British experts are in Delhi, Haryana and Hyderabad working out the most effective way of helping farmers to increase economic wellbeing by making the most of improved crop post-harvest management and clean, sustainable chilled distribution systems.
Half of India’s employment depends on agriculture. Prime Minister Modi has stated his vision for doubling farmers’ income to set forth a strategic direction for future development. Agri-logistics is a vital component in the Government of India’s farm income strategy.
Indian State Governments plan to set up a series of Integrated Pack Houses aggregating and linking clusters of smallholder farmers to markets by refrigerated transport links that use energy efficient and sustainable technologies - reducing food loss and decreasing the amount of wasted produce.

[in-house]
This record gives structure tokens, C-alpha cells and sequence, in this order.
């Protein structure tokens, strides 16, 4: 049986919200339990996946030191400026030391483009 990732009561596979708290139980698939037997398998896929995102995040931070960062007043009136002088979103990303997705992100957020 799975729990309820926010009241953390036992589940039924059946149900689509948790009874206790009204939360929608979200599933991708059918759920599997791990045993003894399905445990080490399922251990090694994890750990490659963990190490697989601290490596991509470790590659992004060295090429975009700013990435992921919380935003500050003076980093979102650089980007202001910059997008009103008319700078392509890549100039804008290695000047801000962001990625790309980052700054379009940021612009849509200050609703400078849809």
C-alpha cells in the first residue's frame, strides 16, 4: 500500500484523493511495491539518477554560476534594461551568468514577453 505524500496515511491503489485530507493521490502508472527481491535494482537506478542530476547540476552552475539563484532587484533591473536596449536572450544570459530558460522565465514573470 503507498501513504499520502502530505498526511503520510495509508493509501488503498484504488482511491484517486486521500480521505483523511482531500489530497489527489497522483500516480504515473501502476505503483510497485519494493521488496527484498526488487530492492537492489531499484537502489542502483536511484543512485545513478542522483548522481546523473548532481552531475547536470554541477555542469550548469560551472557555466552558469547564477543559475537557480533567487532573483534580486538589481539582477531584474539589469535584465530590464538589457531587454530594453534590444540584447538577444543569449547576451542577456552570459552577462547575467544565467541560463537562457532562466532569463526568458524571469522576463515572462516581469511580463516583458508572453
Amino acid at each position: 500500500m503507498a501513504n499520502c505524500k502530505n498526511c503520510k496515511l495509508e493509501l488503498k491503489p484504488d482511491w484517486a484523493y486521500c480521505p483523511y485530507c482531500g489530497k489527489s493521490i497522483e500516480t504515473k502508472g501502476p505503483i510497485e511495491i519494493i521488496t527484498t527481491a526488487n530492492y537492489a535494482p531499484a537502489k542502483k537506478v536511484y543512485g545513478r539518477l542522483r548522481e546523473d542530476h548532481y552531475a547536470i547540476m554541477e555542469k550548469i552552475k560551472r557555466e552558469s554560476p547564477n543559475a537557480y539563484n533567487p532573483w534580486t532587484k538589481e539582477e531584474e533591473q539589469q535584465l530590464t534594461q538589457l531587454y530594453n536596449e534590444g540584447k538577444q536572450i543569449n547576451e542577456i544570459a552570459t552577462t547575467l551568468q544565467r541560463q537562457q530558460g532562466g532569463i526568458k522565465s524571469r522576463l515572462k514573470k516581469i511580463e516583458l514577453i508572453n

The Government of India is keen to develop projects, including joint collaborative research, that can demonstrate innovative, sustainable technologies for pack House Management and cold-chain solutions. Haryana State Government, for example, is planning to create more than 350 Pack houses in the state whilst the Government of India is targeting 22,000 new agri-processing and logistics hubs.
In partnership with the British High Commission in India and the Agri-Tech sector team at the Department for International Trade, British experts are developing a plan for a UK India collaboration for the first of a kind ‘Centre of Excellence’ in Haryana to support roll-out of sustainable post-harvest management and cooling at scale in India.
Led by experts from the newly formed Centre for Sustainable Cooling at the University of Birmingham, the UK team also includes academics from Cranfield University, London South Bank University, University of Greenwich and NIAB East Malling Research as well as industry experts including Martin Lishman.